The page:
I mentor Startups and Business Leaders and of course was mentored myself in years past.
The best way to find a mentor is to first know who you are. What are your goals, your unfinished challenges and projects? Where do you fall short in your own estimation? Generate these notes and form lists. I can help you with this part of your journey.
Now we look for people that succeeded in those areas. I've found mentors and peers through a variety of places - we had shared connections (or none at all) on LinkedIn, I took part in LinkedIn discussion groups and commented on people's ideas, I sent cold emails and made phone calls to people I found interesting thereof.
The weirdest place was guests on my favorite podcast or radio show, or even local TV. These are prominent people - local government officials, University Administrators, Business Owners, Entrepreneurs - but not too prominent that they can't take a call to help someone. Pay a sincere compliment and sincerely ask for help.
Show you are driven and want to be someone.
I can help you understand this more, and in any case, best of luck on this path.
The best mentor and guide for a person is himself. you just need to be aware about First Mover Advantage in your external environment.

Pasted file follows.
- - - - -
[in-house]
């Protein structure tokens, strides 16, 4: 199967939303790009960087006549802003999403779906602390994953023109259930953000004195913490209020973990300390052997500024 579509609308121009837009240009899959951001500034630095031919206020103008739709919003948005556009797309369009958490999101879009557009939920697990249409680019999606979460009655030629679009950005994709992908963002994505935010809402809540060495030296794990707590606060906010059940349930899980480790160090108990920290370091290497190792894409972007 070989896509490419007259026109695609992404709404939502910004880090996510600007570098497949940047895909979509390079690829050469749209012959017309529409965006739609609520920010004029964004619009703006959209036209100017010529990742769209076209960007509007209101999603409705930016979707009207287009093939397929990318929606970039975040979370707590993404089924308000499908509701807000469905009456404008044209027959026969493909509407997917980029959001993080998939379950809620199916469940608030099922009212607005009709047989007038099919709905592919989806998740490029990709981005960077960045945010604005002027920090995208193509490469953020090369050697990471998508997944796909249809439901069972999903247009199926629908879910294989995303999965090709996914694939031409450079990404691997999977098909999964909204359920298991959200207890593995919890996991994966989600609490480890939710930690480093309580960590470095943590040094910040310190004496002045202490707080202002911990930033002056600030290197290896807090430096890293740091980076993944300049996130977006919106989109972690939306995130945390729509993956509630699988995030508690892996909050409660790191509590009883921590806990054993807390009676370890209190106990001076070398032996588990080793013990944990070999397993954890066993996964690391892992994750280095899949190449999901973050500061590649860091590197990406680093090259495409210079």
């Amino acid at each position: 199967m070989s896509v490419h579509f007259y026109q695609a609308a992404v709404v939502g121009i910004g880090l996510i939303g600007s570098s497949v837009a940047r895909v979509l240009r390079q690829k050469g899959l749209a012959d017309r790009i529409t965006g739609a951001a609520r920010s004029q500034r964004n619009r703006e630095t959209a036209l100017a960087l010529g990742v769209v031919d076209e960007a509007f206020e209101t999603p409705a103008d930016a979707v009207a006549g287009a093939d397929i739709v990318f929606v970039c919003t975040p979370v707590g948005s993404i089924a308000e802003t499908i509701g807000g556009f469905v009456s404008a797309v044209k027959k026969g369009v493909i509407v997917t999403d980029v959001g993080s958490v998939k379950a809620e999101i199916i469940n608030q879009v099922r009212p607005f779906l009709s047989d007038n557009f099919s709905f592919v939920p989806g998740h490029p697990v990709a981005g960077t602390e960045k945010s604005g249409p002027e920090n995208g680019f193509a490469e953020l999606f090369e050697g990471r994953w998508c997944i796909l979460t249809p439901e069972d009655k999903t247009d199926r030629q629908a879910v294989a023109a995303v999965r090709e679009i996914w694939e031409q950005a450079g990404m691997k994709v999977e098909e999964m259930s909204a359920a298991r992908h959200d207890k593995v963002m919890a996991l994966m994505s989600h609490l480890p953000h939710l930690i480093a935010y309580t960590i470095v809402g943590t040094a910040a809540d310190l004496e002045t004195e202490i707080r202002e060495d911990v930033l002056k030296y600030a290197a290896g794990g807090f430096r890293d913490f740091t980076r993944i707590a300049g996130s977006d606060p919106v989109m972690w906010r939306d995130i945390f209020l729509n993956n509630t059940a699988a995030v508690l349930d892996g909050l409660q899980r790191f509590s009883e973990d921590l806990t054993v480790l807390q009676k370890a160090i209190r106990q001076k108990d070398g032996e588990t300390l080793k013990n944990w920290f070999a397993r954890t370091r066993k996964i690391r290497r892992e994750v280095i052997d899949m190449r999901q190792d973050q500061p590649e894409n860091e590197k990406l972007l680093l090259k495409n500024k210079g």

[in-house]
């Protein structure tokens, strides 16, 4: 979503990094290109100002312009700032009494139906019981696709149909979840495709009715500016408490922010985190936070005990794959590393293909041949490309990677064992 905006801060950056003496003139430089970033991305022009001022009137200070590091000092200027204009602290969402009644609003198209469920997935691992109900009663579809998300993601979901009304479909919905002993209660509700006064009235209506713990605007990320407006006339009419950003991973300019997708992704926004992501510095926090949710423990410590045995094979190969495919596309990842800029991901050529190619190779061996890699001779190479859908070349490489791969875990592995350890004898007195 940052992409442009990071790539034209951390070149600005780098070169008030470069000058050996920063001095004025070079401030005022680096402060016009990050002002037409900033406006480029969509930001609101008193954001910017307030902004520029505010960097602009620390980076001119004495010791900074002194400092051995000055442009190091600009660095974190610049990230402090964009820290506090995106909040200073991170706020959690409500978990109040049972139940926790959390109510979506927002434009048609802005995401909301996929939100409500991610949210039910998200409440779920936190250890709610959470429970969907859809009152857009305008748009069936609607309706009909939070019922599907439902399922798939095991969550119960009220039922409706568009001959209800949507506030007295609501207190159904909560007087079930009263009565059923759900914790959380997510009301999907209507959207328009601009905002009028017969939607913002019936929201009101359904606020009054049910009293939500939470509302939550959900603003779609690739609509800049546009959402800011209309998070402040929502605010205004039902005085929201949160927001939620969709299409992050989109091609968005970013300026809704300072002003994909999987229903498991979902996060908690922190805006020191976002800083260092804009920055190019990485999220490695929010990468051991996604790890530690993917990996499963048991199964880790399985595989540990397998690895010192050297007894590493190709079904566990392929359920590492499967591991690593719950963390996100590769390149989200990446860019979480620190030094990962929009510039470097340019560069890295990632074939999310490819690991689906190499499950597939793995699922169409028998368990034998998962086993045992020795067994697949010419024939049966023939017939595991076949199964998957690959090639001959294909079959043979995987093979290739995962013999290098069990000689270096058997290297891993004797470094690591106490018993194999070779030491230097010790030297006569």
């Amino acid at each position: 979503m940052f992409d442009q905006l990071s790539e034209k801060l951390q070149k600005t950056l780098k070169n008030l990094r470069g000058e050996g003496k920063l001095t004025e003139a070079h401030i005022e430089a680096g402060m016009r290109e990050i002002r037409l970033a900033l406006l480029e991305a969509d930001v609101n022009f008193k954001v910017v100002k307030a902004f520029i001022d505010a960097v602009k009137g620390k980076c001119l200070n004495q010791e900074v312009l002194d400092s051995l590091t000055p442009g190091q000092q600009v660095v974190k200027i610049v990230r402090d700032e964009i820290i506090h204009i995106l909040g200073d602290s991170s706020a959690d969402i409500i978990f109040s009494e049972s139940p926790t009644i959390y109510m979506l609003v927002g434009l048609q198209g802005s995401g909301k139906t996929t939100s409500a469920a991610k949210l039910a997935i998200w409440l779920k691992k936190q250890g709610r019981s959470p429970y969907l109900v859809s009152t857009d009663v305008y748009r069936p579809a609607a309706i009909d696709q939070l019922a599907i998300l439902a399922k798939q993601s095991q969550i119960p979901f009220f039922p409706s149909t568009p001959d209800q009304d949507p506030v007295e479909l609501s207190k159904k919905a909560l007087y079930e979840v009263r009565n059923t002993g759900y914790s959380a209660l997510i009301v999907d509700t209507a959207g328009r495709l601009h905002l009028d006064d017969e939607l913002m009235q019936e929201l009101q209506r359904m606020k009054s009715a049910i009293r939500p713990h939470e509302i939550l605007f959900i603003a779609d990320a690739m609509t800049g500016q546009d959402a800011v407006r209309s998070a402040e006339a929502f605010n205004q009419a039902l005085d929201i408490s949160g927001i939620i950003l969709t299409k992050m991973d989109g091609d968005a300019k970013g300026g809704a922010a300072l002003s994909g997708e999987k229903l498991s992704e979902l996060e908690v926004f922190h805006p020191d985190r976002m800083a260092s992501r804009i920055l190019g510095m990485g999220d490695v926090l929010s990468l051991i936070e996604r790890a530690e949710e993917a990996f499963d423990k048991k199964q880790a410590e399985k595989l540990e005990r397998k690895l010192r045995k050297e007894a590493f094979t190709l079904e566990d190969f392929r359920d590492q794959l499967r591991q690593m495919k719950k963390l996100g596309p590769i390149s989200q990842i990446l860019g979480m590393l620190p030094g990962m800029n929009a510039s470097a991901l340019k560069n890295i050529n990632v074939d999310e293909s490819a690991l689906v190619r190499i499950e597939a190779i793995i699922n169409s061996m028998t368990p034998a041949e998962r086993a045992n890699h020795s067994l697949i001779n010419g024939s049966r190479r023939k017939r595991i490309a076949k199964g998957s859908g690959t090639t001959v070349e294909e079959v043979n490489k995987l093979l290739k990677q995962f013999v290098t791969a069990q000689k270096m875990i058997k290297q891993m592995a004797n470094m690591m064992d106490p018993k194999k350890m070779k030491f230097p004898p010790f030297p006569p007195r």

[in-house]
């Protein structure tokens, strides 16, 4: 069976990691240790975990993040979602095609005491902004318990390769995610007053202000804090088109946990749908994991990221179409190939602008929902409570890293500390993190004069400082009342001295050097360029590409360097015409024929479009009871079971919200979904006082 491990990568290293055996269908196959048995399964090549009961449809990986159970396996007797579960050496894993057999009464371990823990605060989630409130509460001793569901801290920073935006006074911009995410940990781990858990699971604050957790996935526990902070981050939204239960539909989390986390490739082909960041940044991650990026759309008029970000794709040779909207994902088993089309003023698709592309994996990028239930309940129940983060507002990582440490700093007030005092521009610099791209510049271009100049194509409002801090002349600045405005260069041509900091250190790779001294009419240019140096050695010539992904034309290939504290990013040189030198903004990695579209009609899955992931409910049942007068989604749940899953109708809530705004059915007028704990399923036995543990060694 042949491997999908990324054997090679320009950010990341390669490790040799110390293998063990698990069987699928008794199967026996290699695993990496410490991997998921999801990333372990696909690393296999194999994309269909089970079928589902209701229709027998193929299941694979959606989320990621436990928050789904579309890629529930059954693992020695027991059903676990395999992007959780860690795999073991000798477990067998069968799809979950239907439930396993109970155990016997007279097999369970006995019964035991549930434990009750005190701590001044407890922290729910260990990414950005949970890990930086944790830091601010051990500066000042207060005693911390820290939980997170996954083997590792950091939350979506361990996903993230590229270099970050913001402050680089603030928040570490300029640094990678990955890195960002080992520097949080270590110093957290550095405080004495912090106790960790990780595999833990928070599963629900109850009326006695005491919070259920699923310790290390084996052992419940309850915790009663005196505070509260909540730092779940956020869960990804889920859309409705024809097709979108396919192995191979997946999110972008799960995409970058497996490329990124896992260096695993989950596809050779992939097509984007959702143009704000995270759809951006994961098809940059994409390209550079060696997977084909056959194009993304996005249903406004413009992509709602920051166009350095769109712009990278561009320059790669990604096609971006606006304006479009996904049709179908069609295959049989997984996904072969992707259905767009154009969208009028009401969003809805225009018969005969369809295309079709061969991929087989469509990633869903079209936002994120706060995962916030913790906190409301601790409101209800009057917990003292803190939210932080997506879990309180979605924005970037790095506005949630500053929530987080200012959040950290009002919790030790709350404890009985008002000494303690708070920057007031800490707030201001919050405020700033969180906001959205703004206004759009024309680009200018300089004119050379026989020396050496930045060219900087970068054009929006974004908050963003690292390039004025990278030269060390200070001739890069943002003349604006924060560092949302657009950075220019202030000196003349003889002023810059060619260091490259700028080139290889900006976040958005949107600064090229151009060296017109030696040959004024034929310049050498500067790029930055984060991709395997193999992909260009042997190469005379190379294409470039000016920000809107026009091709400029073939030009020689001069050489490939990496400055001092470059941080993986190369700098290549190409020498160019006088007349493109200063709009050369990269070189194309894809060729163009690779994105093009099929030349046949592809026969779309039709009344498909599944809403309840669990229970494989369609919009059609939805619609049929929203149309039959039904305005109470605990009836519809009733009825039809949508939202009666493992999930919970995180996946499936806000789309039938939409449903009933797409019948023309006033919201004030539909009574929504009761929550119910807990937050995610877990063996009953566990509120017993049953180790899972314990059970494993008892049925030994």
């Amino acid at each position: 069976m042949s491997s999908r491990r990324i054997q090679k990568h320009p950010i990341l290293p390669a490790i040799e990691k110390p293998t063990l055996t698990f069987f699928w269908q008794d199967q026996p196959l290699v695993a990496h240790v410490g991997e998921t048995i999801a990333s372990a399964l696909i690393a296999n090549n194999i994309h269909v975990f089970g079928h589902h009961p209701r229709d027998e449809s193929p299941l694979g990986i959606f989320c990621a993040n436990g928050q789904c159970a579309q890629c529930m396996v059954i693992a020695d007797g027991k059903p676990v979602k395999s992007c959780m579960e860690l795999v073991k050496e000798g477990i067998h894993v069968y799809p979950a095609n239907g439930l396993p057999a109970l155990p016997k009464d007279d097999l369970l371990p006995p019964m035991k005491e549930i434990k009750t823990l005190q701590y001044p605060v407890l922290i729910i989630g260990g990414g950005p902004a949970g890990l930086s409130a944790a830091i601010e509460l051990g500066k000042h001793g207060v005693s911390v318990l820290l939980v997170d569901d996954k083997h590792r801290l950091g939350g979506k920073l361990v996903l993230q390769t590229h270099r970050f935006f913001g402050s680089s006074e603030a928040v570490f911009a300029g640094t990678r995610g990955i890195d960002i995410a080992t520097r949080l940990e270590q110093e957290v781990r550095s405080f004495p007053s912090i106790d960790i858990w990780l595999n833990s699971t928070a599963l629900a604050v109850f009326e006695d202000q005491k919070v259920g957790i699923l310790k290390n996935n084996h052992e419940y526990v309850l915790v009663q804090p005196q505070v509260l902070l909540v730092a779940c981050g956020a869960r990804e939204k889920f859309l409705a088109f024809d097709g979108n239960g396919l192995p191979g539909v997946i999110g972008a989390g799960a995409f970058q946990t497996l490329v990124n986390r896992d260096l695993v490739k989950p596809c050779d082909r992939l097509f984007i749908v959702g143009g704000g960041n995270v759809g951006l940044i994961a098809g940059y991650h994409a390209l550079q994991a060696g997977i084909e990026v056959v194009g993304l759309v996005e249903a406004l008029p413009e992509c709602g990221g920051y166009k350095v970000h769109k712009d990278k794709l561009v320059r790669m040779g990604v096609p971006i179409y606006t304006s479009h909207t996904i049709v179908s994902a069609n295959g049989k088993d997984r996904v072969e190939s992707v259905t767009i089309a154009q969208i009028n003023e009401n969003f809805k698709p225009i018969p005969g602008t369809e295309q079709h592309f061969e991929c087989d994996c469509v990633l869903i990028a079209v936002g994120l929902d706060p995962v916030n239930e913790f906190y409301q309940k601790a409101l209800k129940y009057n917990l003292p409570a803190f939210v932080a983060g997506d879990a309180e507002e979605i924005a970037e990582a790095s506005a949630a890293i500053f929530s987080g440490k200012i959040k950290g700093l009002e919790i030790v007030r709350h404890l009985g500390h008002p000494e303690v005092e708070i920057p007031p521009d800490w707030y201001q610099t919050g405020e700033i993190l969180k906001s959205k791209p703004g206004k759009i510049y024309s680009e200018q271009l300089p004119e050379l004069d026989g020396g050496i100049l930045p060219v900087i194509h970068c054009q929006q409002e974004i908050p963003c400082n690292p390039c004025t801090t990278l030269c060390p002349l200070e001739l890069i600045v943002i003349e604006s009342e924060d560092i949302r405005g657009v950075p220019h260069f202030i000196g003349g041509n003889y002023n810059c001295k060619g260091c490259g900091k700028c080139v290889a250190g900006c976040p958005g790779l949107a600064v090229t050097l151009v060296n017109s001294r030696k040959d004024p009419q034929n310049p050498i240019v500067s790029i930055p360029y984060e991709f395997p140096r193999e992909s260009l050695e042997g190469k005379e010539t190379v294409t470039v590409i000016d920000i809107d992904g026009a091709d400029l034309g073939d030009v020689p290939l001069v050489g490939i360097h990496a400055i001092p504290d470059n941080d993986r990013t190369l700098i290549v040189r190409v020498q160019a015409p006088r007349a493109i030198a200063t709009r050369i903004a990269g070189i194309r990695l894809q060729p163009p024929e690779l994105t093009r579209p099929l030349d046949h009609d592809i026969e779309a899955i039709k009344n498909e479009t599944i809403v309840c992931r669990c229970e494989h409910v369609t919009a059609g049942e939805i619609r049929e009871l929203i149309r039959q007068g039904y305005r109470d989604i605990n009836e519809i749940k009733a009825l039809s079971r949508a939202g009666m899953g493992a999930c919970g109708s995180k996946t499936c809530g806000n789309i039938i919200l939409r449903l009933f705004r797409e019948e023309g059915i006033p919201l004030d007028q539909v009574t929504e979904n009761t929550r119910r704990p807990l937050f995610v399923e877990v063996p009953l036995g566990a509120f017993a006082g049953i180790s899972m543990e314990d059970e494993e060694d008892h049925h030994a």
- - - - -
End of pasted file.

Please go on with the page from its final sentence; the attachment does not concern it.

for more, i am just a call away.
I'd begin the journey by figuring out what you need. If you are in the USA you could go to www.score.org and look at mentor profiles and pick on there. This service is a nonprofit so it won't cost you a penny.
If you're not in the USA I would see what resources are available in your area. I would do the same thing. I find its wise to have a mentor for each area of expertise that you want to A) learn more about or B) don't feel as comfortable.
If you need help finding the right mentor or need a coach to help I'm available as well. I mentor a startup out of Austin/Mexico called OnePay and I'm always interested to help out.
Feel free to call me or connect on LinkedIn.
First make sure that it is really important for you.
I would suggest some more 'soul searching'. What and Why and Who questions are good places to start. Like in most questions of this nature.
What: What do you really want? What kind of lifestyle, business success? How would you measure these?
Why: Why are these objectives important to you? What is the big deal?
Who: Who are the people you want to serve or market to? Who are the kinds of people you want to have on your team? Why?
Then find the mentors who have helped people achieve the results above.
Mentoring is a serious relationship - it should be. It is a partnership that is sacred - not in a spiritual context but in a honoring partnership context. The mentor usually gives of her or himself in terms of time, energy and opportunity cost. He or she typically wants to see you become successful - usually they operate at a higher level of a vision of helping people like you so that their view or vision of the world can be fulfilled. You have to demonstrate your clarity first or a very committed attention to discovering that clarity before any worthy mentor takes you on.